CRANFORD — The Cranford Township Committee passed two ordinances at its meeting held on Tuesday, both of which were based on public-safety concerns that had been raised by residents.
The meeting began with an update provided by Mayor Brian Andrews regarding the ongoing 750 Walnut construction. In December of 2023, representatives from Hartz Mountain, the project’s redevelopment firm, were called in for another meeting with the township’s building department and engineer. They discussed the dust-remediation issue and ensured new approaches would be taken.
“Another part of the meeting focused on trees along the berm,” Mayor Andrews said. “They removed more trees than they were supposed to. The measurements are not consistent with the plans. They acknowledged this and said it was an error that too many trees were taken down. That is not acceptable to us. The trees that were there are down now. The question now is how to make this better.”
The council is pushing to do the replacement plantings as early as possible. They are looking at May, but the council is pushing for at least April, if not March. The landscaping plan also will need to change to adapt to the fact that they no longer have mature trees that were supposed to stay. The council plans to talk about remediation steps.
“There will be work done on the berm, which will include extensive landscaping across the top,” Mayor Andrews said. “There’s a picture online showing you that the berm elevation will stay the same and it will be even more extensive than the original proposal since trees came down when they weren’t supposed to.”
Deputy Mayor Terrence Curran also expressed his disapproval of the tree removal and assured residents that action would be taken.
“We will work with the Shade Tree Commission and the environmental commission to make sure those trees are planted and they live up to their agreement,” Mr. Curran said. “We are in the process of organizing that so they have open meetings and discussions for summer and fall planting.”
Commissioner Paul Gallo then took a moment to comment on the new public-safety ordinances and explain them to residents.
“Previously, trucks have been allowed on portions of Lexington Avenue and Raritan Road but ticketing and enforcement did not apply,” Commissioner Paul Gallo said. “Another ordinance tonight is about Pacific Avenue, right next to Roosevelt Park. This will make parking available only on the right side of Roosevelt Park to help increase pedestrian safety as well as better accommodate emergency vehicles that need to utilize the side of the road. There is some additional parking on Orange Avenue to get to the park.” Several residents expressed gratitude for the council’s ongoing attention to concerns expressed about 750 Walnut.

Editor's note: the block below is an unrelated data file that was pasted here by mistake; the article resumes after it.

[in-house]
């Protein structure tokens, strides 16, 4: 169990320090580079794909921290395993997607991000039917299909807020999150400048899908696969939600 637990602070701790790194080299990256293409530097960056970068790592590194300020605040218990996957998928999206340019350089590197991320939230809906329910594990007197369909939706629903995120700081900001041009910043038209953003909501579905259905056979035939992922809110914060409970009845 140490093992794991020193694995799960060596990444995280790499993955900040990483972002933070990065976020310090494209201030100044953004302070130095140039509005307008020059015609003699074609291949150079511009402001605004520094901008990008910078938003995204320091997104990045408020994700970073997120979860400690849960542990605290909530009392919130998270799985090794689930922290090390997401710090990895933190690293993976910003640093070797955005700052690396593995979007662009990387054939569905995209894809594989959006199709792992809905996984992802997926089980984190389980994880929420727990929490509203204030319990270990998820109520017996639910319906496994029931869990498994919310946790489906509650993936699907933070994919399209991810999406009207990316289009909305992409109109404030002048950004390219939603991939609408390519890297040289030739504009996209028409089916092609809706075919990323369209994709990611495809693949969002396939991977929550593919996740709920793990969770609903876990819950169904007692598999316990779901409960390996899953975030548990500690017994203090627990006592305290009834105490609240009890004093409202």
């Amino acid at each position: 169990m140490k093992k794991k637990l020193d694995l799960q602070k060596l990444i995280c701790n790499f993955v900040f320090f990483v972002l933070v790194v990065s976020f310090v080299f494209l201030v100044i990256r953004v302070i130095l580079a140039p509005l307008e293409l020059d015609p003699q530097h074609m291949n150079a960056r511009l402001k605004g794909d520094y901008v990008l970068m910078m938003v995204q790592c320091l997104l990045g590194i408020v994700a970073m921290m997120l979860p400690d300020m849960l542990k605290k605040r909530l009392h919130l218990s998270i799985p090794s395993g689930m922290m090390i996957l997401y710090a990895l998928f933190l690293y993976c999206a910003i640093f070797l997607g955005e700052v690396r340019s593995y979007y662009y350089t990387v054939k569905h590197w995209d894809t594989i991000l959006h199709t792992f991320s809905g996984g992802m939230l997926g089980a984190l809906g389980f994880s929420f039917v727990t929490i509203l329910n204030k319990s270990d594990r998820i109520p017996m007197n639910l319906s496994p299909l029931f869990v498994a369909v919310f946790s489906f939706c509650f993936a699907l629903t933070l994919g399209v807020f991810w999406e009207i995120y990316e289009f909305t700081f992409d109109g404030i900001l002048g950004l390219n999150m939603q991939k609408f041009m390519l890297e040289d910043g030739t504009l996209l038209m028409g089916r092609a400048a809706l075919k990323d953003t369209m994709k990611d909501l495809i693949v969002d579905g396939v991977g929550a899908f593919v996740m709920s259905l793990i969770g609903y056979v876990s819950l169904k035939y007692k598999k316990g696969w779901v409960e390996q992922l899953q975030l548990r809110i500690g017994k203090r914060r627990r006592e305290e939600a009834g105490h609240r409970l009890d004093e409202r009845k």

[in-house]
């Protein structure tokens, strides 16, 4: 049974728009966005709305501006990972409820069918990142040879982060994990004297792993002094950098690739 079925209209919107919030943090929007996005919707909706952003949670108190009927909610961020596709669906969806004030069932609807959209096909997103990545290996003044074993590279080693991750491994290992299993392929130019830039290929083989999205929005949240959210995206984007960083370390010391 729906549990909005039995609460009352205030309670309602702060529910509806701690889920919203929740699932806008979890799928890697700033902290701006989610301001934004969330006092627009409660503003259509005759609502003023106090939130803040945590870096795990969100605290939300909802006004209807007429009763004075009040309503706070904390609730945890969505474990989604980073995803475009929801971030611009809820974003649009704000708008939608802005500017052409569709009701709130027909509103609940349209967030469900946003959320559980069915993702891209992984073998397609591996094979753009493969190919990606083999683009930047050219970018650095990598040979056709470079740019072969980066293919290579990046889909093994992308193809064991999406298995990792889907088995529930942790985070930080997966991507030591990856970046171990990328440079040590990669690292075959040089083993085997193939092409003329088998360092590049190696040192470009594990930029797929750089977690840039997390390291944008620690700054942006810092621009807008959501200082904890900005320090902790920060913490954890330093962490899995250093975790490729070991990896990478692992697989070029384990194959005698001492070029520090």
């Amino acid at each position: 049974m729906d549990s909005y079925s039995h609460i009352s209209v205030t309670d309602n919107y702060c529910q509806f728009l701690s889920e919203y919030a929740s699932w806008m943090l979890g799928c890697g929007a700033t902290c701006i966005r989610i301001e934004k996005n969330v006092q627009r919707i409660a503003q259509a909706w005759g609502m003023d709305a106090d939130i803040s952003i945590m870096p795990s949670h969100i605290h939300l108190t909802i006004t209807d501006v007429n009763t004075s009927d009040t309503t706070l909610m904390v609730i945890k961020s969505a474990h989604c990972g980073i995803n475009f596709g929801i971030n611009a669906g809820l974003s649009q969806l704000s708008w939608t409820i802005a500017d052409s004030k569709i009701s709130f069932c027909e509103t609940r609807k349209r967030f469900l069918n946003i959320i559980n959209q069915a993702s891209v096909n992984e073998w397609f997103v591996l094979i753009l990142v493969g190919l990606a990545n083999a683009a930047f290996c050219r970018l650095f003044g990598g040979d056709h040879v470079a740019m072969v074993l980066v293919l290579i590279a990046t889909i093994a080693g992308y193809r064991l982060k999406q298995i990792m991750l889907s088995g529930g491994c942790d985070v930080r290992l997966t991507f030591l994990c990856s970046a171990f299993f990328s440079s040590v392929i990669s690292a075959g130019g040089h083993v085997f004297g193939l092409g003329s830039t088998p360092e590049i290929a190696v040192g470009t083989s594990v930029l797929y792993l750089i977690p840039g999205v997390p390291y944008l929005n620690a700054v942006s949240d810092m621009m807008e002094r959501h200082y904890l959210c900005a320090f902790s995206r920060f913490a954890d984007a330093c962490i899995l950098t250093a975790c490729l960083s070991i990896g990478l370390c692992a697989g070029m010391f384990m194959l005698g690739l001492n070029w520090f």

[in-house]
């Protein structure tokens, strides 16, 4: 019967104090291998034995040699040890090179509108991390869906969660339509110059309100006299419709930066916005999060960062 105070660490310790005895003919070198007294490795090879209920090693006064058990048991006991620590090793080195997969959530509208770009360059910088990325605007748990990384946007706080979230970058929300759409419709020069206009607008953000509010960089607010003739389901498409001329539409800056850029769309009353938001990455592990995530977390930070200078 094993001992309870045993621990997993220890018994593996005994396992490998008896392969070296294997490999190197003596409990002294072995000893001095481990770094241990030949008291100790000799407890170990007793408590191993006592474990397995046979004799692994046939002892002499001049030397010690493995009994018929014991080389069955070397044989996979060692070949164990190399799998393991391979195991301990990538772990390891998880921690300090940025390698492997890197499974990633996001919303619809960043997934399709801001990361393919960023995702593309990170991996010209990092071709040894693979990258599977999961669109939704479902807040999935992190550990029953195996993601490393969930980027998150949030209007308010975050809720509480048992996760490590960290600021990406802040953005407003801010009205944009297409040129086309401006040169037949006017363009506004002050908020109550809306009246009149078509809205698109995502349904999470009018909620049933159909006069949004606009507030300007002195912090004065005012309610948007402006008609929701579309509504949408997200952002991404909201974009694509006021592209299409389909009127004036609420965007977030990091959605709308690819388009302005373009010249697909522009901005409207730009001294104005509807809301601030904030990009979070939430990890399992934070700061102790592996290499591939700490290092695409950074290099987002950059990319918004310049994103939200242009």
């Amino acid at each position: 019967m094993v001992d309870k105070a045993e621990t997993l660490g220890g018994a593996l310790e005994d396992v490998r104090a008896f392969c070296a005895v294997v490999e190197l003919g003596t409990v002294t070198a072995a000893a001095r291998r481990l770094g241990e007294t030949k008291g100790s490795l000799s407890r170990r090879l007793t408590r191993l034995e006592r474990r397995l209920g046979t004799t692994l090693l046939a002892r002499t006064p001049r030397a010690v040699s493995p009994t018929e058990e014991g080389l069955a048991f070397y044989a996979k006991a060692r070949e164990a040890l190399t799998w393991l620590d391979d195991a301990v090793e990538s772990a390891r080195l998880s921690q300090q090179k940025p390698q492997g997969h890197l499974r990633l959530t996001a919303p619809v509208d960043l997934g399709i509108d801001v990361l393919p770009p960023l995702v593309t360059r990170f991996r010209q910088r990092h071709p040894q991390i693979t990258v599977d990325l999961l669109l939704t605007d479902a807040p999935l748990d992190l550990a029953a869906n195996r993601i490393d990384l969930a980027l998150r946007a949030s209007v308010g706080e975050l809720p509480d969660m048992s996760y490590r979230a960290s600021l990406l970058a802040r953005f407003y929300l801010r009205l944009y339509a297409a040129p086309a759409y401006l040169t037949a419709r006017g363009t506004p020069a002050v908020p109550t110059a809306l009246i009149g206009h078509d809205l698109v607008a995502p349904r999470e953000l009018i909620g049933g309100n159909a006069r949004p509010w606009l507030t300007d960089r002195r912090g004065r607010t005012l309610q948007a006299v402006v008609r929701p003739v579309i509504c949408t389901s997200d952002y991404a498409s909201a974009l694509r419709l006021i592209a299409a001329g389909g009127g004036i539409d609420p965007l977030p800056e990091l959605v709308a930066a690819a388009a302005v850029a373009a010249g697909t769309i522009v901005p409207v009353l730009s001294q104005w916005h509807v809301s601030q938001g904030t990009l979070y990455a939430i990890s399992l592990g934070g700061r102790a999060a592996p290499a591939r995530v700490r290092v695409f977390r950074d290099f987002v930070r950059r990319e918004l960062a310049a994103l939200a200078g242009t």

“Thank you for addressing the tree issue,” Cranford resident Julian Leo said. “We also notice that the property has been elevated on the other side of the berm about four feet or so. So from our home on Walnut, you can see the pedestrians on the other side of the berm and we are wondering if they are going to raise the berm. So if you can let us know what they plan to do about that, it would be greatly appreciated.”
Another resident expressed similar feelings regarding the township’s proactive approach in addressing residents’ concerns.
“I’m happy to see the town has 2024-01 on the agenda tonight regarding the trucks on Lexington Avenue,” Christine Esposito of Behnert Place said. “It appears you’re going to address some of the major concerns that residents in the 750 Walnut area, specifically Lexington Avenue, have had for years and are dealing with right now. We know this will be compounded by the site’s ongoing construction and the eventual occupancy. I appreciate the township is being proactive about this traffic-mitigation effort.”
“The residents of Behnert Place voiced concerns about the impact of traffic and public safety due to the driveway relocation of 750 Walnut to align with our street. I’m speaking on behalf of myself and my neighbors when I say I believe an intervention is needed on Behnert Place in order to mitigate new traffic from and/or into the 750 residence on Behnert,” Ms. Esposito continued. “We see this as a necessary step to take in the immediate future and is not something that should only be considered after occupancy.”
Ms. Esposito asked the council how the proposed ordinance came to be and what changes would need to take place in order to have a local street formally requested and explored in a similar manner.
“There will be work done on the berm and that includes extensive landscaping across the top,” Mayor Andrews said. “There’s a picture online showing you that the berm elevation will stay the same and it will be even more extensive than the original proposal since trees came down when they weren’t supposed to.”
Mayor Andrews explained that the ordinance originated because of a truck on Lexington Avenue that had gone up onto a resident’s property. Large trucks were already not allowed on the other side of Lexington.
“I’ll be honest with you about Behnert,” Mayor Andrews said. “There really isn’t a formal process in place for something like that.”